The late afternoon curdles as a sepia light blankets the empty streets. Where pedestrians normally form shadows, instead there are unswept leaves. I remember aunty, who wore a pendant like Khady’s, but better of course. Proper gold, like mother wore – before father left. Sañce aunty used to say about him. Her brother. Good as gold. Even after he went to prison.

We climb. Tibidabo stands high above the city, its speared towers teasing us into thinking the city can’t change. I push the trolley and cross Corts with its dribble of traffic. There’s some chicken-wire to grab off the ground. We weave in between the cracks of the broader boulevards and reach Diagonal where there’s two brothers, like us.

‘Fuck, damn that bitch,’ Idriss says.

‘Khady?’ I ask.

‘Of course, setting us all up. Wants maximum profit.’

‘Well, they seem okay with the side streets. Maybe it’s – ‘, I look warily at Idriss, imagining his response.

‘Yes, a fucking set up. As I say, follow me. Stay low and don’t make so much sound with that damn trolley.’

Enric Granados. I’m nervous now but keep my eyes low, watching out for every piece of uncollected dog shit. I heard kids can’t leave their homes for exercise, but people are loaning out their dogs for adults to take exercise. And we’remeant to be uncivilized.

Low hanging around here, the mandarins on the trees and Idriss’s shell-suit. I feel raw after he took me without lube. We hear an alarm, which pierces the darkening sky. A few birds flutter their wings and fly off as a middle-aged man tries to unlock his car. He swears to himself.

There’s a lull as we row the trolley like a pair of oars, each of us holding one side as its weight increases and the incline of the hill sees it slip back. My back is depressed; it has no fight. Muntaner is a few minutes away and this is where I can still part, do my own thing: run. Idriss has a tight grip, even as he turns his head to see whether we’re being followed.

The tall avenue is lined with bare shops and lone nurses heading for a night shift. I need to find a way back, to El Raval, but after this mess, to Senegal.

‘Duck, low, it’s them,’ Idriss whispers.

A police car slows a block below, where the avenue dips after a camel-sized hump. We can see them, but they’re parked, talking to one of the nurses. We crouch behind a large recycling bin, Idriss holding his tight hand to keep the trolley from moving. The car moves on. We hear the click of a button and the slamming of a door. Beneath the bin, we see the silhouette of crisp packets dancing in the breeze and a moment later, their feet. Idriss muffles me.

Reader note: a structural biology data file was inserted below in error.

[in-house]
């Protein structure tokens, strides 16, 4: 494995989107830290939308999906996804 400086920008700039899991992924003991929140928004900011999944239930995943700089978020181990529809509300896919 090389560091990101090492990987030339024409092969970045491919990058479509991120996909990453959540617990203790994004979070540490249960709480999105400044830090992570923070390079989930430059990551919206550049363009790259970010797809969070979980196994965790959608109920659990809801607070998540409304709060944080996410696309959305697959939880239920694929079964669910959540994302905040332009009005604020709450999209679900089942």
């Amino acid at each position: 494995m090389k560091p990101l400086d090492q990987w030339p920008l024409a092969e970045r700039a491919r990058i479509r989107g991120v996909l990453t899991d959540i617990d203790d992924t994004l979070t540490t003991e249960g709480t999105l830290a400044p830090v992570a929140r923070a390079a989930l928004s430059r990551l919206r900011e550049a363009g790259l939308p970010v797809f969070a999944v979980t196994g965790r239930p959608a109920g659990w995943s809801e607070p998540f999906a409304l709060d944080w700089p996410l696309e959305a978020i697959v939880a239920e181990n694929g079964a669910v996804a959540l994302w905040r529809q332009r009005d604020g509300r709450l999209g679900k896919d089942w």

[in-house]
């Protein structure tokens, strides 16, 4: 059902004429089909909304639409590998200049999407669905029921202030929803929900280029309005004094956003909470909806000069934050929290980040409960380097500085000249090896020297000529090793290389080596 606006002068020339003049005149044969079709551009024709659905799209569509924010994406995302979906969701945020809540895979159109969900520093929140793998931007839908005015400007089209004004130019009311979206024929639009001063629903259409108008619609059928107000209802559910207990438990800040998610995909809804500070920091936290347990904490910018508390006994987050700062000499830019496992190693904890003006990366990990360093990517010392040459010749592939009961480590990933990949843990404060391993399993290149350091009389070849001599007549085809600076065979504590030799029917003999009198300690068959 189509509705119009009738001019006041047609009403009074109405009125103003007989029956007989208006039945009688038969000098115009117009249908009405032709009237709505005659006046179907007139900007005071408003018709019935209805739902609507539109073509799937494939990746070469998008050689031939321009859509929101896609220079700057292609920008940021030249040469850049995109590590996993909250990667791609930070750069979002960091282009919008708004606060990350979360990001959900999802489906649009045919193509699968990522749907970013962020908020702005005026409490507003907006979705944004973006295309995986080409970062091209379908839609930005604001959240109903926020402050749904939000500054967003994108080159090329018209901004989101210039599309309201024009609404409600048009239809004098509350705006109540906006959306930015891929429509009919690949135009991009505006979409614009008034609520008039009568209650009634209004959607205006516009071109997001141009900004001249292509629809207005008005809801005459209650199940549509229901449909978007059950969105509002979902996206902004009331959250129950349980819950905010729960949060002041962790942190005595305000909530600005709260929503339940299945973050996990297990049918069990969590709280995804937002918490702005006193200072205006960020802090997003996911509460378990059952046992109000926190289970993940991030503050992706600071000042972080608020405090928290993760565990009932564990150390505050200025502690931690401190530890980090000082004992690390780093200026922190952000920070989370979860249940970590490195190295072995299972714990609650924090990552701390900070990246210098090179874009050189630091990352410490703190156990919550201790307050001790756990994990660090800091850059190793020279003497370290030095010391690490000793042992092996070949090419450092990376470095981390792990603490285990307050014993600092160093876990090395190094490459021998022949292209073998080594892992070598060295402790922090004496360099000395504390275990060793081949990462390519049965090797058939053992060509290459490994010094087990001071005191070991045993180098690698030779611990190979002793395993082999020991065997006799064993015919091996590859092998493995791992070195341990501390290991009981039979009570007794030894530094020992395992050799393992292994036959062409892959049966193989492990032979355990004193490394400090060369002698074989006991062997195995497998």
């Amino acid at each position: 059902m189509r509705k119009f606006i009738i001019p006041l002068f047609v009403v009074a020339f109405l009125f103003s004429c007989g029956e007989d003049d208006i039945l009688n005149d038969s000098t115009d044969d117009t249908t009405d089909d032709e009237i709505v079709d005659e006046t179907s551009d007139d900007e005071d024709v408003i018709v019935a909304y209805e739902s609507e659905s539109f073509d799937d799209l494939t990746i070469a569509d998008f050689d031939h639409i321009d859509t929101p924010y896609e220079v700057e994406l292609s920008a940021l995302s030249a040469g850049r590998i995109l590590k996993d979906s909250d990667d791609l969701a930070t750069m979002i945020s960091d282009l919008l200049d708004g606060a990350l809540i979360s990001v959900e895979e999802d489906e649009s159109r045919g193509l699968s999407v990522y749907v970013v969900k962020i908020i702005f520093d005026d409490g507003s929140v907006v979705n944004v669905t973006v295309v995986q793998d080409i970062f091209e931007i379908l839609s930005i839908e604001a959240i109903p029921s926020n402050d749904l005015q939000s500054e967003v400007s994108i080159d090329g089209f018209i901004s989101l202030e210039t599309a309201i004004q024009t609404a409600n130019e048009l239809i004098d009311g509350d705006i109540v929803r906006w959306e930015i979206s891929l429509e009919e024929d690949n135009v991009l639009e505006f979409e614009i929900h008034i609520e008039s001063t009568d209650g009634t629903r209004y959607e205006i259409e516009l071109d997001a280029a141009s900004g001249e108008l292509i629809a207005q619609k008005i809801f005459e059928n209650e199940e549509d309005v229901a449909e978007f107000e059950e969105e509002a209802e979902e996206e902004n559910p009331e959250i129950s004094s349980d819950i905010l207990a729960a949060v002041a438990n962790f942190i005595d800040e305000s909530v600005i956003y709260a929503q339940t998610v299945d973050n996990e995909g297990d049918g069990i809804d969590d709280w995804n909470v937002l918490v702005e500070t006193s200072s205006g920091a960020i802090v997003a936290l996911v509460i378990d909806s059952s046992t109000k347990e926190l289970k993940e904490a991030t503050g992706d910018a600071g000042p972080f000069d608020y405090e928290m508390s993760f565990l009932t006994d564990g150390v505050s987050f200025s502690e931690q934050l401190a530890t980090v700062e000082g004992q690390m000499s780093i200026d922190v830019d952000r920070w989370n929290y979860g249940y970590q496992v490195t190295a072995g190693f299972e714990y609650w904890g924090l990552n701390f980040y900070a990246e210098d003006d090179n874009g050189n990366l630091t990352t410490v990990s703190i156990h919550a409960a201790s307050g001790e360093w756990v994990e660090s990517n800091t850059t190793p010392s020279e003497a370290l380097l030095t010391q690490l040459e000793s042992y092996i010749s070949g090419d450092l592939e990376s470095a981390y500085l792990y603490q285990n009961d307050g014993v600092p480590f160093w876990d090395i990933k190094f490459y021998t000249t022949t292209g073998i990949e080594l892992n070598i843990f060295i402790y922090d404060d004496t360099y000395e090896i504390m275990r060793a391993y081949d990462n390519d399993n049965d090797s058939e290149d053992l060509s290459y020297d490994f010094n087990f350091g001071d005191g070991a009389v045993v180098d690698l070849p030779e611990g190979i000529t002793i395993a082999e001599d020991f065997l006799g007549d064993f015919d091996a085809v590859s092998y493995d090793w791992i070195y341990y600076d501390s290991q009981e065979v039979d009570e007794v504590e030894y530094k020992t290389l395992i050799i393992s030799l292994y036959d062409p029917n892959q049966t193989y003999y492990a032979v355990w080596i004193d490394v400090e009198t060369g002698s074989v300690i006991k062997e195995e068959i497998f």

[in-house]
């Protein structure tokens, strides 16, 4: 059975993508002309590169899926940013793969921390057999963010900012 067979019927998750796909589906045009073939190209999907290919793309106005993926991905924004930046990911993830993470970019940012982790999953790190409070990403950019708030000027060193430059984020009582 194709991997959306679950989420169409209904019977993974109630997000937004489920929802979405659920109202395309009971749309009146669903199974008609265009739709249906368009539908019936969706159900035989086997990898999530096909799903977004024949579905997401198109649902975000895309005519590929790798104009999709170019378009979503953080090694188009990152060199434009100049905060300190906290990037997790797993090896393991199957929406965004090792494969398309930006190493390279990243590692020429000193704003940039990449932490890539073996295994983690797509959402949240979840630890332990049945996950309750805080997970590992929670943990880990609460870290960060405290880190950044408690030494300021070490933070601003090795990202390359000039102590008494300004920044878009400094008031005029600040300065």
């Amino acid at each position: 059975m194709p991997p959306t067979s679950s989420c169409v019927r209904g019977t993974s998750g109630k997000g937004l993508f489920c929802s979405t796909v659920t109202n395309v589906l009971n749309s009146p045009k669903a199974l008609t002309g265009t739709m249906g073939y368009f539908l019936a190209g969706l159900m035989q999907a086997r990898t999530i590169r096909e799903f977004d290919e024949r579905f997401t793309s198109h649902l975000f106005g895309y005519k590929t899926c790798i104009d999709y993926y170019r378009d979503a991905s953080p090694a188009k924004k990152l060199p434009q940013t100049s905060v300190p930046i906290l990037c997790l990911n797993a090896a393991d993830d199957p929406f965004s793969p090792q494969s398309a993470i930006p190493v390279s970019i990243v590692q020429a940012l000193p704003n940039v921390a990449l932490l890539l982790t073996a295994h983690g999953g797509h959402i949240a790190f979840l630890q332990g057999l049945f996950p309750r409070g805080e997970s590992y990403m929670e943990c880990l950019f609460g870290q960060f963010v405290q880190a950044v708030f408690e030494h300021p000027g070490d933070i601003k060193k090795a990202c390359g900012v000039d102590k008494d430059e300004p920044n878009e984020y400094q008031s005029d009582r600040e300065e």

Their voices are low and gruff. Something about how they’re low on issuing fines today, at least four hundred-euros. I steel myself and close my eyes, but I’m taken to the expanse of the Atlantic when I was eight, when father nearly caused me to drown by the Petite Côte.

One of the officers is motionless but the other one’s feet disappear. No conversation now, but a few moments later a smell of pizza. I haven’t eaten since dinner last night, some olives tipped from a jar. That wafting smell of pepperoni. The glory of conducting the strings in the cheese, I want it. Idriss looks ready to retch. I hold my palm over his. Idriss pulls my neck closer and kisses me on the forehead.

‘We can go up to Sarrìa, bigger fines up there,’ ponders one of the officers.

‘Perhaps, but we need to take the Chatarreros off the streets. Remember what the captain said, ‘public health risk’,’ the second one says.

Idriss lets go of the trolley, it catapults down the street. He panics, runs and they both tackle him, forcing him downwards face-front to the pavement, crisp packets and leaves at his feet. I see the trolley bouncing off the hump in the road, the wire we’ve collected uncoiling itself as a nurse jumps to avoid its path.

They start the ignition and are ready to drive off when I hear Idriss’s voice, higher-pitched than I’ve ever heard it, ‘you’re right’, he shouts, ‘side-streets.’